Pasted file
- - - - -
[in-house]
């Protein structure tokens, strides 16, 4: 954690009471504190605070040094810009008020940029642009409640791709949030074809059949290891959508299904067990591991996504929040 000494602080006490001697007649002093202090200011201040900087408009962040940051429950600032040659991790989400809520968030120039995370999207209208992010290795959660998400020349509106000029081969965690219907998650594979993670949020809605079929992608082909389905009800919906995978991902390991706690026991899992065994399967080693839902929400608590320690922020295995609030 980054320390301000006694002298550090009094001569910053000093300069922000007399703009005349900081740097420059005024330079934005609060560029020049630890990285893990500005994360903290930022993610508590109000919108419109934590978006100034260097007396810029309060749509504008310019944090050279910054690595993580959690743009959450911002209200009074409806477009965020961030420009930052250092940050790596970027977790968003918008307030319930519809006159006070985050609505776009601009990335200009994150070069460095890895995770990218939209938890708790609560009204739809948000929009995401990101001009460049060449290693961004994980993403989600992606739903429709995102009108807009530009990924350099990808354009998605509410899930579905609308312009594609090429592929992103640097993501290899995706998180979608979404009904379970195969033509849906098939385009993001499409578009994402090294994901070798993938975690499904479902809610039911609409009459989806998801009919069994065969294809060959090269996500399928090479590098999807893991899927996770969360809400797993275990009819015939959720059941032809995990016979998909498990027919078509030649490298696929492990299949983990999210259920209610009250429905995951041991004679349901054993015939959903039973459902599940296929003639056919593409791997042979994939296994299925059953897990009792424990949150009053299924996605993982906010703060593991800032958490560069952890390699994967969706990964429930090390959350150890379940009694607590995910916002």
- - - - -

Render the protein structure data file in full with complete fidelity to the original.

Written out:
[in-house]
């Protein structure tokens, strides 16, 4: 954690009471504190605070040094810009008020940029642009409640791709949030074809059949290891959508299904067990591991996504929040 000494602080006490001697007649002093202090200011201040900087408009962040940051429950600032040659991790989400809520968030120039995370999207209208992010290795959660998400020349509106000029081969965690219907998650594979993670949020809605079929992608082909389905009800919906995978991902390991706690026991899992065994399967080693839902929400608590320690922020295995609030 980054320390301000006694002298550090009094001569910053000093300069922000007399703009005349900081740097420059005024330079934005609060560029020049630890990285893990500005994360903290930022993610508590109000919108419109934590978006100034260097007396810029309060749509504008310019944090050279910054690595993580959690743009959450911002209200009074409806477009965020961030420009930052250092940050790596970027977790968003918008307030319930519809006159006070985050609505776009601009990335200009994150070069460095890895995770990218939209938890708790609560009204739809948000929009995401990101001009460049060449290693961004994980993403989600992606739903429709995102009108807009530009990924350099990808354009998605509410899930579905609308312009594609090429592929992103640097993501290899995706998180979608979404009904379970195969033509849906098939385009993001499409578009994402090294994901070798993938975690499904479902809610039911609409009459989806998801009919069994065969294809060959090269996500399928090479590098999807893991899927996770969360809400797993275990009819015939959720059941032809995990016979998909498990027919078509030649490298696929492990299949983990999210259920209610009250429905995951041991004679349901054993015939959903039973459902599940296929003639056919593409791997042979994939296994299925059953897990009792424990949150009053299924996605993982906010703060593991800032958490560069952890390699994967969706990964429930090390959350150890379940009694607590995910916002």